August 2014
Volume 14, Issue 10
Free
Vision Sciences Society Annual Meeting Abstract  |   August 2014
Parallel vs. sample-based extraction of summary statistics from feature and conjunctive sets
Author Affiliations
  • Mariia Bulatova
    National Research University Higher School of Economics
  • Igor Utochkin
    National Research University Higher School of Economics
Journal of Vision August 2014, Vol.14, 1055. doi:10.1167/14.10.1055
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      Mariia Bulatova, Igor Utochkin; Parallel vs. sample-based extraction of summary statistics from feature and conjunctive sets. Journal of Vision 2014;14(10):1055. doi: 10.1167/14.10.1055.

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      © ARVO (1962-2015); The Authors (2016-present)

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Abstract

The visual system efficiently extracts summary statistics (the average or approximate numerosity) from multiple objects at a brief glance instead of encoding individual features (Alvarez & Oliva, 2008; Ariely, 2001). Treisman (2006) claimed that this statistical processing involves globally distributed attention. Following her Feature Integration Theory, Treisman predicts that summary statistics can be derived from feature-marked sets as they are driven by early feature maps, but it is not the case for conjunction-marked sets requiring focused and severely limited attention for feature binding. Treisman confirmed this prediction in a proportion estimation experiment. Previously, we replicated that experiment with subsequent modifications (Bulatova & Utochkin, 2013) and found that observers can be as good at estimating the proportions of conjunctions as at estimating feature proportion, when the number of concurrently presented subsets is controlled properly and not exceeding the limits of working memory capacity. In our current experiment, we tested the mechanisms of this statistical representation. Observers were presented with sets of red, green, or blue T's, X's, and O's and had to evaluate the percent of a precued or postcued feature (either color, or shape) or their conjunction. The spatial distribution of relevant items could be either even over the field, or uneven. We found that spatial distribution only slightly affected the accuracy of feature estimation supporting the notion of massively parallel statistical processing. However, uneven distribution substantially impaired the accuracy of proportion estimation for conjunctive sets. It indicates the failure of parallel processing of such sets. It appears that observers focused their attention on few sample items within a limited region and approximated their estimate to the entire visual field (Myszek & Simons, 2008) which is a good strategy for even but not uneven distributions. Overall, our conclusions are consistent with the Treisman's (2006) account.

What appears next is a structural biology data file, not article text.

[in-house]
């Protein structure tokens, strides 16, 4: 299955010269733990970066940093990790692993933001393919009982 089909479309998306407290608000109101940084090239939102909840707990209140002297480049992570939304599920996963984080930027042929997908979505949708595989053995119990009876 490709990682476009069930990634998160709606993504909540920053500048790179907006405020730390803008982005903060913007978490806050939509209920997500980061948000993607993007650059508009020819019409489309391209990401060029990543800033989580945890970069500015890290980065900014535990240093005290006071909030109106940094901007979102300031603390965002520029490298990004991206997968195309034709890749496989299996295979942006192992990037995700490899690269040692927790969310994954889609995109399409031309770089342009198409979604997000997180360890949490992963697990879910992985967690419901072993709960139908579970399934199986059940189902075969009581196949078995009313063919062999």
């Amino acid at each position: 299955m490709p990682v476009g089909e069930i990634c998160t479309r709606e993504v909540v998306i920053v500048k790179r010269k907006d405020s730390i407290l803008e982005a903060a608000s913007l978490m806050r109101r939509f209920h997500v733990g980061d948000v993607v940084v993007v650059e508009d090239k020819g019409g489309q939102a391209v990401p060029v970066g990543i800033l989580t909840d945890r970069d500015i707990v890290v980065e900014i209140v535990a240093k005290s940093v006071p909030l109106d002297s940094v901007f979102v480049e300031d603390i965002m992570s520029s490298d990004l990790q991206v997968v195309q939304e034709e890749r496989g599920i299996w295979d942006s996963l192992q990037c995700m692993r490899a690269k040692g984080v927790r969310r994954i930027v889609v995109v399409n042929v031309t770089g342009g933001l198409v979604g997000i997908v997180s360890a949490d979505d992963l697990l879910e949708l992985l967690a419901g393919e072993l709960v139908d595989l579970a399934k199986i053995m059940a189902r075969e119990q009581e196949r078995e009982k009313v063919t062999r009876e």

Meeting abstract presented at VSS 2014

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